Tuesday, May 17, 2011

Don't forget -- It's time to pick City Council!

VOTE, shaped to match the famous LOVE sculpture in Philadelphia

Monday, May 16, 2011

ACM's Voter Guide for May 17 Democratic primary

Yes, there's an election tomorrow! Which, if nothing else, may reshape City Council for the next decade. With all the government functions being pushed down from federal to state and local levels, this means a lot of important decisions may fall upon the shoulders of the people we elect this year. Nevertheless, low turnout is expected, so anybody who cares needs to get their vote logged!

checkboxI offer the following thoughts, listed in order of regional importance, rather than ballot position (which often delays the races we care about to the very end):
City Council, At-Large (5 votes allowed)

None of the incumbents is terrible, but few of them are inspiring either. For my money, Bill Green deserves a second term on the basis of his attempts to help make the city's business taxes make sense for both small businesses that live here and large corporations that hide elsewhere but do a lot of trade here. He's much more progressive in general than I expected from his original machine support, so I'd like to see more. For new blood, I'd like to see Sherrie Cohen, a longtime community activist from the Germantown area (and daughter of longtime Council liberal flagbearer David Cohen) in office, as well as Andy Toy (who seems to have a lot of momentum this year, although I'm not sure I ever really see him between council elections). You might stop there, or consider Wilson-Goode and Reynolds-Brown to fill out the slate. (I know little about most of the other newcomers in the race.)

City Council, District reps. (1 in your area)

A lot of incumbents have stepped aside this year, so these races are where a lot of changes are guaranteed to happen. Some have several great candidates, others nobody I'd want to see in office -- so it goes. If you want to read more about the choices, the Committee of 70 has full lists and links to profiles/interviews here.

  1. Jeff Hornstein stands out (over the listless Joe Grace, crazy Vern Anastasio, or machine-backed Mark Squilla).
  2. No recommendation among Barbara Capozzi, Tracey Gordon, and Kenyatta Johnson, all underwhelming in various ways.
  3. Incumbent Blackwell runs unopposed, sorry.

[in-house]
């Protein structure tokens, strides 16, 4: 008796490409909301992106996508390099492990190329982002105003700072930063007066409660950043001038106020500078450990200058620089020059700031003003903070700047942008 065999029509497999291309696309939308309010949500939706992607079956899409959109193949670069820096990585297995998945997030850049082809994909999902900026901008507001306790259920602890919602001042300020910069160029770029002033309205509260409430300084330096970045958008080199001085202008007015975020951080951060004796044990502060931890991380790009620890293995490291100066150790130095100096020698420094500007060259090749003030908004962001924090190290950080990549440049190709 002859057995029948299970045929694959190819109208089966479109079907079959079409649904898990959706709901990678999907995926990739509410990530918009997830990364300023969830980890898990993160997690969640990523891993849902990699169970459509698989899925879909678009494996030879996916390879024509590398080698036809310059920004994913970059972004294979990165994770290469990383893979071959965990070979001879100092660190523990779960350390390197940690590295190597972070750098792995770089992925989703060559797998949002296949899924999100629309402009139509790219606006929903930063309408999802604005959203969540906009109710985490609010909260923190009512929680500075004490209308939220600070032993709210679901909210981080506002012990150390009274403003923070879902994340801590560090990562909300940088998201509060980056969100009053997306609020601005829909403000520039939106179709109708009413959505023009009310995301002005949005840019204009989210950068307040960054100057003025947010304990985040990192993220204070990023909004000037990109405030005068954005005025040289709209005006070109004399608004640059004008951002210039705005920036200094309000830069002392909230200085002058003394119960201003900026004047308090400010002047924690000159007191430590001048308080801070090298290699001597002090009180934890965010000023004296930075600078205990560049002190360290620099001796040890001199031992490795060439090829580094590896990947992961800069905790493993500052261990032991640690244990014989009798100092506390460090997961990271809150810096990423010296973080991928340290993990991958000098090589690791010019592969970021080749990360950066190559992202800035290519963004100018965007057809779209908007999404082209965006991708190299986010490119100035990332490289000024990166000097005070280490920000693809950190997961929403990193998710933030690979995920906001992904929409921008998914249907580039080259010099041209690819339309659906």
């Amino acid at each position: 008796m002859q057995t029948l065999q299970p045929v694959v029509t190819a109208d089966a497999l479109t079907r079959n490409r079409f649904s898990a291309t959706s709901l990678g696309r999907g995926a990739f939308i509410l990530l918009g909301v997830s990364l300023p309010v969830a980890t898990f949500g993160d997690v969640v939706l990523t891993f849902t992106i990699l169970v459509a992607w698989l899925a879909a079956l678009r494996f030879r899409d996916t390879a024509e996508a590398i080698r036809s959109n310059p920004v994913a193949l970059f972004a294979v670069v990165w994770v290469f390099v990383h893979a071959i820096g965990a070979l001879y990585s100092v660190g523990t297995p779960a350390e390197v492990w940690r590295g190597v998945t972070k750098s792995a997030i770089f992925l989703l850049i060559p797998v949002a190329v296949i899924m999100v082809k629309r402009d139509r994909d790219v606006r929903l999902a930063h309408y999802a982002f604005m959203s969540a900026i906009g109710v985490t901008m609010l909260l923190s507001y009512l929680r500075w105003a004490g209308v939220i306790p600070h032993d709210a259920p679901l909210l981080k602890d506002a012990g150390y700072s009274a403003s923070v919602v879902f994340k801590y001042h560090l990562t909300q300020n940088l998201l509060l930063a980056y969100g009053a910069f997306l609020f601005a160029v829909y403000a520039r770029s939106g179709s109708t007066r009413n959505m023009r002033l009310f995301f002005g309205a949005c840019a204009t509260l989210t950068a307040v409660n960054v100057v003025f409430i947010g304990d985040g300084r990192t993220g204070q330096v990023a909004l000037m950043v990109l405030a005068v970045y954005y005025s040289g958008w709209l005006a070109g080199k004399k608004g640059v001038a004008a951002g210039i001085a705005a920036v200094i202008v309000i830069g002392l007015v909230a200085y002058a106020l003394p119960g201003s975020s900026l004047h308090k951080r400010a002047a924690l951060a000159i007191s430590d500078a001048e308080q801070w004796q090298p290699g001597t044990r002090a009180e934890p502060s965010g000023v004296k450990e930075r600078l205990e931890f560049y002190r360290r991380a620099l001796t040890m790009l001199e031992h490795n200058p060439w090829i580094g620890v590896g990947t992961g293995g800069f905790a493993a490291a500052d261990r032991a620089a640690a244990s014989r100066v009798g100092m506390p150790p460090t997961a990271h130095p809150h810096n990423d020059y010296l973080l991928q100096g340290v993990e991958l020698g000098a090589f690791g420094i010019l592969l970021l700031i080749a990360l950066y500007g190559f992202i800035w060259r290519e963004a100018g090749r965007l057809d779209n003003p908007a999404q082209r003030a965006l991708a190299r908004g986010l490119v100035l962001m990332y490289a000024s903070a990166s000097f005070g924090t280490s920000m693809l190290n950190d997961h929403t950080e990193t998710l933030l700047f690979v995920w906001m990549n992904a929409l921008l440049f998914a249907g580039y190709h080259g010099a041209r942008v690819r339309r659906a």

4. Incumbent Jones unopposed.
  5. Incumbent Darrell Clarke challenged by Suzanne Carn -- I know nothing about this race or the challenger.
  6. Martin Bednarek over Bob Henon (apparent Doc tool).
  7. Maria Quinones Sanchez over Daniel Savage in a big way.
  8. What a mess. Greg Paulmier by a nose over Cindy Bass (who appears to have accepted aid from a Voldemort-like figure in neighborhood politics), in a field including Andrew Lofton, Robin Tasco, Howard Treatman, and Verna Tyner.
  9. I know nothing about the race between incumbent Marian Tasco and challengers Bobby Curry and Lamont Thomas.
  10. Bill Rubin runs unopposed (incumbent is Republican).

Sorry I haven't been more attuned in all of the districts, but things have been interesting in the 1st (where DiCicco's departure was a surprise), and I've also been trying to figure out the 8th, where the departure of Reed-Miller left a huge vacuum and an overcrowded race.

City Commissioner

Stephanie Singer and Blair Talmadge offer a real chance to modernize this office (which oversees elections), looking to replace long-time incumbent Marge Tartaglione, who has continually resisted calls for change and has all the bad habits of the city political machine. (At our ward meeting, Tartaglione actually responded to the question of why she wanted the position for yet another term by saying some variant of: What else am I going to do, bump around the house? Out!) Singer, in particular, has been working to make the city's voter lists and election results more widely available and seems tailor-made for this position.


We're already way ahead because the incumbent has resigned. I favor Jon Kromer over Jewell Williams, but if either of those wins, the office will look pretty different in a few years!


There are judges at all levels running this year, including the usual heap of aspirants to Common Pleas. Here are my recommendations, drawn from a combination of organizational endorsements, surveys of regional lawyers, and the opportunity to hear from many of them in my Ward:

  • PA Commonwealth Court (1 vote): Kathryn Boockvar

  • Common Pleas (up to 10): Giovanni Campbell, Charles Ehrlich, Sayde Ladov, Carolyn Nichols, Kenneth Powell, Barbara McDermott, Daine Grey, Jr., Roger Gordon, Diana Anhalt

  • Municipal Court (1 vote): Nycole Watson

  • Traffic Court (1 vote): Robert Tuerck
Well, that about does it -- any other offices are unopposed or, you know, involve Milton Street, heh. Don't forget to vote!